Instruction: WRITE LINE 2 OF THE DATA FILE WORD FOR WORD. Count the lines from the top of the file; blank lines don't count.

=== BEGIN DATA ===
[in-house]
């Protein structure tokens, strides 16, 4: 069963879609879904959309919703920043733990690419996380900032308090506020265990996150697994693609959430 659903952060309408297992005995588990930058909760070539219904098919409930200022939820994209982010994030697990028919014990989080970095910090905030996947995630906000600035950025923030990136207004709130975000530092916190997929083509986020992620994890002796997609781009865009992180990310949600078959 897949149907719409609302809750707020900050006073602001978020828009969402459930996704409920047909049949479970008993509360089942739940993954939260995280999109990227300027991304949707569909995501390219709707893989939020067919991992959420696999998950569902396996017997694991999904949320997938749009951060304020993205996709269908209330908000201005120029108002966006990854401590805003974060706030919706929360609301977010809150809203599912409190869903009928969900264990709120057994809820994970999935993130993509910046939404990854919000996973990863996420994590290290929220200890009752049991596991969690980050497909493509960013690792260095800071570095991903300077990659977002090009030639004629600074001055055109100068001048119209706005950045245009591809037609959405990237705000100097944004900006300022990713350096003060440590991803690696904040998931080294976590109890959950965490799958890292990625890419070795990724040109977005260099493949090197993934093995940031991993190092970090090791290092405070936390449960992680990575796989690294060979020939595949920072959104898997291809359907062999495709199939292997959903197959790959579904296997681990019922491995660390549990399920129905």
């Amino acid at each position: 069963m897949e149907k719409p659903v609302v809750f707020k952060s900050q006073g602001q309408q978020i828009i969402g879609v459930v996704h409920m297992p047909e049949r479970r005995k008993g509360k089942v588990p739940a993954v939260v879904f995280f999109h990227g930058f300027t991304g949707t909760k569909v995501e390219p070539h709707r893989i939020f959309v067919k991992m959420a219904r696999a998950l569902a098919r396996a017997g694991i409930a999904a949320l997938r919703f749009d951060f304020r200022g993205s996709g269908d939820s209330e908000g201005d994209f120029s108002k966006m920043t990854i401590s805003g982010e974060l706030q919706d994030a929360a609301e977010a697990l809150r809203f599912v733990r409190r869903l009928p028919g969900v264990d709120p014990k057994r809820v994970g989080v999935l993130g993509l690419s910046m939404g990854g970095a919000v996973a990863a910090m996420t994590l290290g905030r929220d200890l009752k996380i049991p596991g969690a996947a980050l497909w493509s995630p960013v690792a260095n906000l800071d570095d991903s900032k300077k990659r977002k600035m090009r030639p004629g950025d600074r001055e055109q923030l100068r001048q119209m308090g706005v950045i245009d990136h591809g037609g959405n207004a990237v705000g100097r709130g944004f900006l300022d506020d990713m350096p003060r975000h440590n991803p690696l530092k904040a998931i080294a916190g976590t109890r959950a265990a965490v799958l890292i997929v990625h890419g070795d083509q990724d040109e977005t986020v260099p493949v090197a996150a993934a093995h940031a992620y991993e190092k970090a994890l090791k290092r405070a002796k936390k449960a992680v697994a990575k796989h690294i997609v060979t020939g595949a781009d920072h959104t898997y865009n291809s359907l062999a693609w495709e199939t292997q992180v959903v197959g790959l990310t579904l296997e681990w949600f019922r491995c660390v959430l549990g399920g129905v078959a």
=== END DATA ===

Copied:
């Protein structure tokens, strides 16, 4: 069963879609879904959309919703920043733990690419996380900032308090506020265990996150697994693609959430 659903952060309408297992005995588990930058909760070539219904098919409930200022939820994209982010994030697990028919014990989080970095910090905030996947995630906000600035950025923030990136207004709130975000530092916190997929083509986020992620994890002796997609781009865009992180990310949600078959 897949149907719409609302809750707020900050006073602001978020828009969402459930996704409920047909049949479970008993509360089942739940993954939260995280999109990227300027991304949707569909995501390219709707893989939020067919991992959420696999998950569902396996017997694991999904949320997938749009951060304020993205996709269908209330908000201005120029108002966006990854401590805003974060706030919706929360609301977010809150809203599912409190869903009928969900264990709120057994809820994970999935993130993509910046939404990854919000996973990863996420994590290290929220200890009752049991596991969690980050497909493509960013690792260095800071570095991903300077990659977002090009030639004629600074001055055109100068001048119209706005950045245009591809037609959405990237705000100097944004900006300022990713350096003060440590991803690696904040998931080294976590109890959950965490799958890292990625890419070795990724040109977005260099493949090197993934093995940031991993190092970090090791290092405070936390449960992680990575796989690294060979020939595949920072959104898997291809359907062999495709199939292997959903197959790959579904296997681990019922491995660390549990399920129905």